Watch TripAdvisor, Google Places and Yelp for feedback from your guests. Respond to both positive and negative reviews. If you do get a poor review, respond to it graciously. Thank the person, regardless of how sniperish their comment was. It will show people reading the review that your business really cares about delivering a positive experience.

In addition to TripAdvisor, Google Places and Yelp, engage your past and potential customers through social media. Doing so is a major asset to any SEO strategy.

When your business is focused on tourism, the visual platforms are the best place to start. Instagram and Pinterest with their picture-orientation are naturals for engaging with customers as they're making decisions. They're also great places to be when your customers tag your business in a picture.

Its tagging features also makes Facebook worth the investment. Whenever a customer mentions your business, Facebook automatically recommends a quick insertion of the text. If your customer accepts the name match, their content will go to your Facebook page.

You can also invite your customers to post their content on your Facebook page. While their page may not be accessible to Google, you can set your page so it is.

The goal of using social media is to connect. Thank customers who post on your social media sites. Ask for feedback, and respond when you get it. You'll do more than build customer loyalty. You'll show other potential travellers what it's like to choose your business to meet their travel needs.

6. Stick to it.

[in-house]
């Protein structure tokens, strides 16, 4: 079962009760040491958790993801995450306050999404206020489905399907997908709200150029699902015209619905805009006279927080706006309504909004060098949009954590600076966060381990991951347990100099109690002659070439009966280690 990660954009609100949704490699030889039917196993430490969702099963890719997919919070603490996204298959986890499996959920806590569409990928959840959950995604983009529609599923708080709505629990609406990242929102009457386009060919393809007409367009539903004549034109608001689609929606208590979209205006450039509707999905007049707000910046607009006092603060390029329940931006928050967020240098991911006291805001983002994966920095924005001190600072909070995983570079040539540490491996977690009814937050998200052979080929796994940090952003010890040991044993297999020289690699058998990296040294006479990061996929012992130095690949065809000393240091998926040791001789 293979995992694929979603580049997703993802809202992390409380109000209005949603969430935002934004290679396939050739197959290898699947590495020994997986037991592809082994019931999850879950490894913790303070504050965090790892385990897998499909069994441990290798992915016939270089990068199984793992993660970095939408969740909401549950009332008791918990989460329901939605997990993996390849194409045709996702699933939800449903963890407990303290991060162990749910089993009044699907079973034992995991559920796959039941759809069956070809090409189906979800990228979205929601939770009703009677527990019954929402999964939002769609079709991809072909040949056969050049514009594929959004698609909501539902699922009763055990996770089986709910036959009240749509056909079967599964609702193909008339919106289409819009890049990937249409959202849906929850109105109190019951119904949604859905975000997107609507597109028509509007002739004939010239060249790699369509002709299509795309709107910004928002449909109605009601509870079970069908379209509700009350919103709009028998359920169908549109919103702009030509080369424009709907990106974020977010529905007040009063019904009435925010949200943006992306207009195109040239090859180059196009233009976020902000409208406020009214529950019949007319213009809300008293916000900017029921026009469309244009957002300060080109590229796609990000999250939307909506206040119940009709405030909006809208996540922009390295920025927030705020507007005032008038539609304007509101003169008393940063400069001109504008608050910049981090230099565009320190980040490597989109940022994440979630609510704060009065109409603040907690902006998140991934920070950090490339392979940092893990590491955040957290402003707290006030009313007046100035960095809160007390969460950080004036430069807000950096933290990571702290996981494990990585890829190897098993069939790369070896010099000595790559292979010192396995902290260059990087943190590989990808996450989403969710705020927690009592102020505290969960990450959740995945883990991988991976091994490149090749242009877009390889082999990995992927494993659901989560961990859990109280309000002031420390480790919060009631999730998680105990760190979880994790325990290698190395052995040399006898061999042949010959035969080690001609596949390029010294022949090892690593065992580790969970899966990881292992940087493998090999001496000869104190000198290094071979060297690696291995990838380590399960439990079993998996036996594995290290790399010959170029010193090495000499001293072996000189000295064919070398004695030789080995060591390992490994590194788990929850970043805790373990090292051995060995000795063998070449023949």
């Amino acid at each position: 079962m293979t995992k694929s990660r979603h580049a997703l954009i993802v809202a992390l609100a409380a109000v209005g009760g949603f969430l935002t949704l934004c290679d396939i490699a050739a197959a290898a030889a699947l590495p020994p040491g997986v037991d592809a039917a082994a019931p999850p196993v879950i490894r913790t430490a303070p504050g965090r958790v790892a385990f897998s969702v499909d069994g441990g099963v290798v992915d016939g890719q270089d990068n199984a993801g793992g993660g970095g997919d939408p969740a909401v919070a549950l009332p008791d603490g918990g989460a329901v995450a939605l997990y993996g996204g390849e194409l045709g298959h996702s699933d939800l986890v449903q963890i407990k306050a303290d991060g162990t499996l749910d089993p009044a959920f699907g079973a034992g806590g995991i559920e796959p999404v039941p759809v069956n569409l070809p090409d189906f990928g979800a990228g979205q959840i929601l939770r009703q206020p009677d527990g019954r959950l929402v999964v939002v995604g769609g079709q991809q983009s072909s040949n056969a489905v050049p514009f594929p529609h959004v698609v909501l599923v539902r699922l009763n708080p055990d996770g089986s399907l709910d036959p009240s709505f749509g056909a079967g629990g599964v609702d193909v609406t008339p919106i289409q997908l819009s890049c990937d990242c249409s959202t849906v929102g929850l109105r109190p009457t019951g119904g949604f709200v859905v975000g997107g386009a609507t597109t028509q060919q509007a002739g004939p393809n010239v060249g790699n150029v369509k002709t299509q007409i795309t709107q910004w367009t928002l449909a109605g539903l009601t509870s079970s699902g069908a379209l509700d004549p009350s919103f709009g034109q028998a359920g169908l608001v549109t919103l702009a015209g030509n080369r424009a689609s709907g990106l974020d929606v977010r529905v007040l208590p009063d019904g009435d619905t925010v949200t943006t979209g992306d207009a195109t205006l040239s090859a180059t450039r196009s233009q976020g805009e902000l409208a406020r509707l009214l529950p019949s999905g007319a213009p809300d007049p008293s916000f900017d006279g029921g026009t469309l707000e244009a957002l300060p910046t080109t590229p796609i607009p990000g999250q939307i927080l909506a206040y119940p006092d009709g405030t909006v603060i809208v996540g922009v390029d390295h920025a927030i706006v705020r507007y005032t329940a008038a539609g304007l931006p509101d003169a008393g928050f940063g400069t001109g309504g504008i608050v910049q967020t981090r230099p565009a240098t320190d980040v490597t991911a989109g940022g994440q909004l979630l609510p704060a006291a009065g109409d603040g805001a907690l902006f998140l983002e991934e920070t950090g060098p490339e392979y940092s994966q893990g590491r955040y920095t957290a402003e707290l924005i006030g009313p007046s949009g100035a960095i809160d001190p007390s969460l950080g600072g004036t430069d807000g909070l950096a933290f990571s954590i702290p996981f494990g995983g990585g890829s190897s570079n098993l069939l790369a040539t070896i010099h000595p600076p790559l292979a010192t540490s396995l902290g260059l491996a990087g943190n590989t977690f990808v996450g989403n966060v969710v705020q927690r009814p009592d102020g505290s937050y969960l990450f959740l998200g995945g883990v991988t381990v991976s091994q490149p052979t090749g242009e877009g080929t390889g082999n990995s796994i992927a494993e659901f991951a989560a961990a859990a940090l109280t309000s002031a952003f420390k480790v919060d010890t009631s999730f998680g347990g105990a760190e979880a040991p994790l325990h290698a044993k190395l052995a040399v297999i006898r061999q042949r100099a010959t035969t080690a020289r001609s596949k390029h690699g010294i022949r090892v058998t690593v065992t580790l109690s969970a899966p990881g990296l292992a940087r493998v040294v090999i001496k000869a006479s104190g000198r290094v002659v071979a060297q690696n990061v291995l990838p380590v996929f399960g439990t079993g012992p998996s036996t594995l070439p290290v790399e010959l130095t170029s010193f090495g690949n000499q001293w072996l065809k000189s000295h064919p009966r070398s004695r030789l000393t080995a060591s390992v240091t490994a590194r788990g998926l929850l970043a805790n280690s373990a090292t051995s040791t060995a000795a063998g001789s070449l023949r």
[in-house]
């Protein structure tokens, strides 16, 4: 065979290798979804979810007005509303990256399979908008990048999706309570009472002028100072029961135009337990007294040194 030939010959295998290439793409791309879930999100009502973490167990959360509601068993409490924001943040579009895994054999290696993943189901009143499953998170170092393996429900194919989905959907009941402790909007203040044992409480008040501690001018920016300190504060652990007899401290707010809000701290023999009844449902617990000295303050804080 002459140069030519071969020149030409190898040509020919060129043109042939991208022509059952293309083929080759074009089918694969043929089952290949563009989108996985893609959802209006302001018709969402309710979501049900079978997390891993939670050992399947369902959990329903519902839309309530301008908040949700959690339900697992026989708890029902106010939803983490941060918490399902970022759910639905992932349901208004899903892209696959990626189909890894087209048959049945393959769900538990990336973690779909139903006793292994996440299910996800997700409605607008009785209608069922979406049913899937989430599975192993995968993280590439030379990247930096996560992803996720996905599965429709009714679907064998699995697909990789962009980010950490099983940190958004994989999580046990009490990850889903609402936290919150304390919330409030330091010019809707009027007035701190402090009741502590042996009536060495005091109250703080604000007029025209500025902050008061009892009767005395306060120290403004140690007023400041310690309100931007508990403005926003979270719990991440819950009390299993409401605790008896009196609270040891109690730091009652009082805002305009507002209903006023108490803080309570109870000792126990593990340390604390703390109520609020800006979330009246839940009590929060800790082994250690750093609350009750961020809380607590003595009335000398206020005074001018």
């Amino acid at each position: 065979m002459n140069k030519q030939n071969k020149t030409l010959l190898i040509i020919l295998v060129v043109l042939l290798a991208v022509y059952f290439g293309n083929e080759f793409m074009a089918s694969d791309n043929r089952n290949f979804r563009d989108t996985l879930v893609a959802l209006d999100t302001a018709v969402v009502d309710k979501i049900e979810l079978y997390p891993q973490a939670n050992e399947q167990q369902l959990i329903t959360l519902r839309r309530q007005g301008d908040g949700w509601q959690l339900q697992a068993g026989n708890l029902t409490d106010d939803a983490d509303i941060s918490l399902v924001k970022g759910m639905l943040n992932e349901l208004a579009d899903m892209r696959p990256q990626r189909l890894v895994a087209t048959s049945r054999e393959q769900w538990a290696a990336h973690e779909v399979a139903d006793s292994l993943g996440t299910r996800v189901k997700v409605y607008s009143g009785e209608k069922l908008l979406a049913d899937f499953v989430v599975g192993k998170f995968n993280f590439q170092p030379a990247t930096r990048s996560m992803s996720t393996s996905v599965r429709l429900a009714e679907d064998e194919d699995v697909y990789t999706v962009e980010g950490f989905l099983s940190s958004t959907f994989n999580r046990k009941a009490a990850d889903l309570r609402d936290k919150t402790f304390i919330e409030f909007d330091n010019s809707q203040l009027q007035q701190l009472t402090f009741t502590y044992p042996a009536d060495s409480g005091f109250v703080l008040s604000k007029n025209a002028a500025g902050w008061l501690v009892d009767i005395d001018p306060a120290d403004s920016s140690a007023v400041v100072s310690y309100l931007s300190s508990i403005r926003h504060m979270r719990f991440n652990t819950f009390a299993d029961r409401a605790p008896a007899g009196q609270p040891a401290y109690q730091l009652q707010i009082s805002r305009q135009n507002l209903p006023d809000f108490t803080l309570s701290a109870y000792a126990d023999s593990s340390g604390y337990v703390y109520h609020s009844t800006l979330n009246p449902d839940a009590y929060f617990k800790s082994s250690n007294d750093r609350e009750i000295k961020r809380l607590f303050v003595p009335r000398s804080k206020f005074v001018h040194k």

SEO is an ongoing effort. There isn't a point where you suddenly attain success and can sit back. Your Waldo will shrink if you do.

So develop a routine. Implement it consistently.

Then evaluate whether you're getting the results you seek. If not, consider pursuing help from a firm that specializes in SEO for multiple industries. A cross-industry SEO company brings greater creativity to SEO than one who specializes in a single industry.

Summary

Tourists are potential buyers. It's fine to be Waldo if they're already looking for you. However, if you look like one of the large cast of characters surrounding Waldo, you must do something about it. You must differentiate your business from the competition.

Google Places and Trip Advisor are solid places to start. Yelp may help as well. However, these actions aren't enough. You also want to know who your customers are and produce content on your website that's attractive to them.

  • The pictures and video you share places the cap on your Waldo.
  • The blogs and conversations you have through social media puts the red and white shirt on your Waldo.
  • The stellar customer experience you provide turns your Waldo into a business tourists want to recommend and visit again.

Whether your business can be found in a "Where is Waldo" internet is up to you. Click the button below to get a free SEO review!